This year’s events celebrated the 70th birthday of the New York 32 class. These 45-foot yachts were designed by Sparkman & Stephens and built by the Nevins Yard in 1936. Renowned yacht designer Olin Stephens, now 98, sailed on the NY 32 Falcon and spoke at a symposium honoring the NY 32 class.

In match racing in Castine harbor, Peter Cassidy’s NY 32 Siren led the five yachts in the New York 32 fleet and St. Francis VII, skippered by Hans Oen, took 6 Meter honors.

Forty-five yachts joined the Castine Classic Yacht Race to Camden.

The Classic A fleet was led by Bob Scott’s NY 32 Falcon, edging out Peter Cassidy’s NY 32 Siren by less than one minute. Susanna, a 47-foot Giles-designed yawl sailed by Judith Chiara, took third in Classic A.

In Classic B, Crocodile, a 39-foot Concordia yawl skippered by Edgar Crocker, bested Alera, a Herreshoff NY 30 built in 1905 sailed by Terrance McClinch. Vince Todd’s Thora, a Hood designed 36-foot yawl, took third in Classic B.

The Classic C class was led by Jonathan Weinstein’s 28-foot Rozinante ketch, Concubine, followed by Bagatelle, a 32-foot gaff-rigged Herreshoff sloop built in 1914 and sailed by Glenn Kim. The Emily Marshall, a 36-foot gaff rigged Crocker yawl skippered by Bruce and Nancy Fowler, took third in Classic C.

At the awards ceremony at the Wooden Boat School in Brookline David Bicks, co-chairman of the Castine events, presented the Ames Cup to Bob Scott of Falcon, as overall winner of the Castine Classic Yacht Race. The Ames Cup honors the memory of Richard Glover Ames and Henry Russell Ames who were lost at sea on June 19, 1935, south of the Grand Banks. The pair died in an unsuccessful attempt to save their father, who was washed overboard during the Newport-to-Oslo yacht race.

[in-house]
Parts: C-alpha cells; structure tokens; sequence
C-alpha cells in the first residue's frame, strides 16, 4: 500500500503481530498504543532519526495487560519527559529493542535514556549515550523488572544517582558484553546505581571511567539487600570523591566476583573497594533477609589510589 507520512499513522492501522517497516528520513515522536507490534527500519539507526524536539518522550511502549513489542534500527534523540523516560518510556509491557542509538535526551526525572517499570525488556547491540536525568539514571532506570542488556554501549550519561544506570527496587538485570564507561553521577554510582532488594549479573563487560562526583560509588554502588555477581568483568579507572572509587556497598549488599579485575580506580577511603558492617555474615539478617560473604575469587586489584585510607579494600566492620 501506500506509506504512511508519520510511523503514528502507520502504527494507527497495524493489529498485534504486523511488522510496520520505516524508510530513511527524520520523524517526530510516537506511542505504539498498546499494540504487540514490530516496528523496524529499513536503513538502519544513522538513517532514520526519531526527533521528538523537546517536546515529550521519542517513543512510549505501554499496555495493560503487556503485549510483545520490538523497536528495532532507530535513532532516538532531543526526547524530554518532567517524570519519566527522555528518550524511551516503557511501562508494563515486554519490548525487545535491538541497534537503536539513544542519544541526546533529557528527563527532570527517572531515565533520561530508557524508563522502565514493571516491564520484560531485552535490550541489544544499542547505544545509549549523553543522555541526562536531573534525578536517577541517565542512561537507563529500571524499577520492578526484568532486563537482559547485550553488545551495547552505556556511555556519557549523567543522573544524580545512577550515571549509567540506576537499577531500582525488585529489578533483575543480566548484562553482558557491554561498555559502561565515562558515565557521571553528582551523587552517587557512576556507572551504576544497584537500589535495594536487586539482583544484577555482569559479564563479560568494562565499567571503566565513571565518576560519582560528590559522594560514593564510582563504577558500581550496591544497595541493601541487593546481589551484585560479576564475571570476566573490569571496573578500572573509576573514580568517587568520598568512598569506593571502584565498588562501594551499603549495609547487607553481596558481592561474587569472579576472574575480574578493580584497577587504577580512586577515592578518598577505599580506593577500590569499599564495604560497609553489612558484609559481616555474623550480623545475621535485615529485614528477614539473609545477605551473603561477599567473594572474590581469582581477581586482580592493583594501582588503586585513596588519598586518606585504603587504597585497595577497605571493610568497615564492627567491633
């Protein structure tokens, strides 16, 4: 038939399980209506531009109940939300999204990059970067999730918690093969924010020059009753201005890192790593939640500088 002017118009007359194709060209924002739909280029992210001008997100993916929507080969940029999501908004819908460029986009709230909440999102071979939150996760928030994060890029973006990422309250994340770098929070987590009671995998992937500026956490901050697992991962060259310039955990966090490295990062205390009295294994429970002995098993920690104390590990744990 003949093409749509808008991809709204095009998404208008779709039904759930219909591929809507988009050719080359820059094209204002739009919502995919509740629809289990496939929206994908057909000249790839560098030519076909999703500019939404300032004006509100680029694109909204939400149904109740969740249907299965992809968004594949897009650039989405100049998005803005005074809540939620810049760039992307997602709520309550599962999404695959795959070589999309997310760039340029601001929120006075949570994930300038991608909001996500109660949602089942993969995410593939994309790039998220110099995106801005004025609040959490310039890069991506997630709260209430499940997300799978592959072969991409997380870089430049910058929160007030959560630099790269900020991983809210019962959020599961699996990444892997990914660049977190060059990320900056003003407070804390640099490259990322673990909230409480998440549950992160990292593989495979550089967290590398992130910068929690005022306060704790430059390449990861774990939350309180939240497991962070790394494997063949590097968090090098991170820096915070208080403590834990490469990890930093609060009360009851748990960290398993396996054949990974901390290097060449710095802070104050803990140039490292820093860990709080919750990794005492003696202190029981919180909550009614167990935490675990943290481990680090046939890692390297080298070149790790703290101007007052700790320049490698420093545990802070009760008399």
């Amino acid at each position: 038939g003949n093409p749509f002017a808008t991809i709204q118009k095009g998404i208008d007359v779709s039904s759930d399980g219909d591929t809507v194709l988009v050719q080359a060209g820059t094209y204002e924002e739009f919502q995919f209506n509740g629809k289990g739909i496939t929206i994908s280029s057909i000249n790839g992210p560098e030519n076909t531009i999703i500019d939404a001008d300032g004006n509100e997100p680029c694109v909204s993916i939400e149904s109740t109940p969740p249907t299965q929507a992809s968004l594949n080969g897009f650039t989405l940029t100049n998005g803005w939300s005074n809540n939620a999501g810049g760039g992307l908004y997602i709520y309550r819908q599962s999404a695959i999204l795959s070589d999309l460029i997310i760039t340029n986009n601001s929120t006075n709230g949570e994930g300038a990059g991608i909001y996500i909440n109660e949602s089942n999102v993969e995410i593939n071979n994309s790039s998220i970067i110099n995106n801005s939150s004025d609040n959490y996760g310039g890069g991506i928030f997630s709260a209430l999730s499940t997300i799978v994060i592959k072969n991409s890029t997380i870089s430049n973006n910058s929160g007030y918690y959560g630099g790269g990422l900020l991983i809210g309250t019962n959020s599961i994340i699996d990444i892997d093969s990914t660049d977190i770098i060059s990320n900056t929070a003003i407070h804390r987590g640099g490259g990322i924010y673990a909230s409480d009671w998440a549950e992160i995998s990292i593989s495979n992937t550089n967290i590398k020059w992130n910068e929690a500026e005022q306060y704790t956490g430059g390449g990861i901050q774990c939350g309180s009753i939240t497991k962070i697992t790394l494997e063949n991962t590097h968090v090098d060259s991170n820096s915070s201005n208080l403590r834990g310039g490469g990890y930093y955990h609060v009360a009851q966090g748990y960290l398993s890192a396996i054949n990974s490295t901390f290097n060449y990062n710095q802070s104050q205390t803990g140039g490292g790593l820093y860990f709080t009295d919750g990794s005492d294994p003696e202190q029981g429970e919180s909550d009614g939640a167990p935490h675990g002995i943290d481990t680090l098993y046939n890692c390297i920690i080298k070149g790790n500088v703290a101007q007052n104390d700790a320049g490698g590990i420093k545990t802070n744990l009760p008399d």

Maine man earns first Auxiliarist of Year award

Kevin J. Cady, a firefighter/investigator for the City of Portland, Maine, and resident of Falmouth, Maine, is the Coast Guard Auxiliary’s recipient of the first Auxiliarist of the Year award.

Cady received the award from Adm. Thad Allen, Commandant of the Coast Guard. The award recognizes outstanding contribution to Coast Guard missions by an auxiliarist during their first three years of service.

Cady, a Coast Guard Auxiliary civilian volunteer, was honored for his service to Coast Guard Sector Northern New England in the area of marine safety, as well as for his leadership skills and community service to Flotilla 21 of the Coast Guard Auxiliary’s 1st Northern District.

Cady served in the Emergency Operations Center during the South Portland Weapons of Mass Destruction exercise in April 2005, as well as serving in the Incident Command Post structure during the visit of Queen Mary 2 in 2004 and 2005. He was one of three key players in developing the Auxiliary Response Plan for SNNE and testing the plan in a “call out” exercise in 2004 and in 2005.

In addition to his duties with the Portland Fire Department and the Coast Guard Auxiliary, Cady serves as a seasonal Deputy Harbormaster in Falmouth and is a Special Deputy U.S. Marshal. Cady and his wife Heather, have two sons, Griffin and Marcus.

The 100th Back Cove 29 rolls out of the factory

The staff of Back Cove Yachts recently celebrated the shipment of the 100th Back Cove 29, produced at the boatbuilder’s new 240,000 square-foot yard in Rockland, Maine. Back Cove acquired the manufacturing facility, which opened in November 2005, to meet the growing demand for their yachts.

A new model is scheduled to be launched in late 2006, leading to a doubling of sales for Back Cove over the two-year period from 2005 to 2007.

Massachusetts man dies after mast fall

Benjamin Sutherland, 18, of Concord, Mass., died accidentally from a fall July 14 while working as a crewmember on board the schooner Alabama off Vineyard Haven, Mass.

Born April 23, 1988, in Cambridge, Sutherland grew up in Concord. He graduated from Concord-Carlisle High School in June 2006.

Friends say Sutherland showed great potential as a scrimshander while working on his senior project.

He is survived by his parents, Mark and Dominique Sutherland and sister Juliette, 17, all of Concord.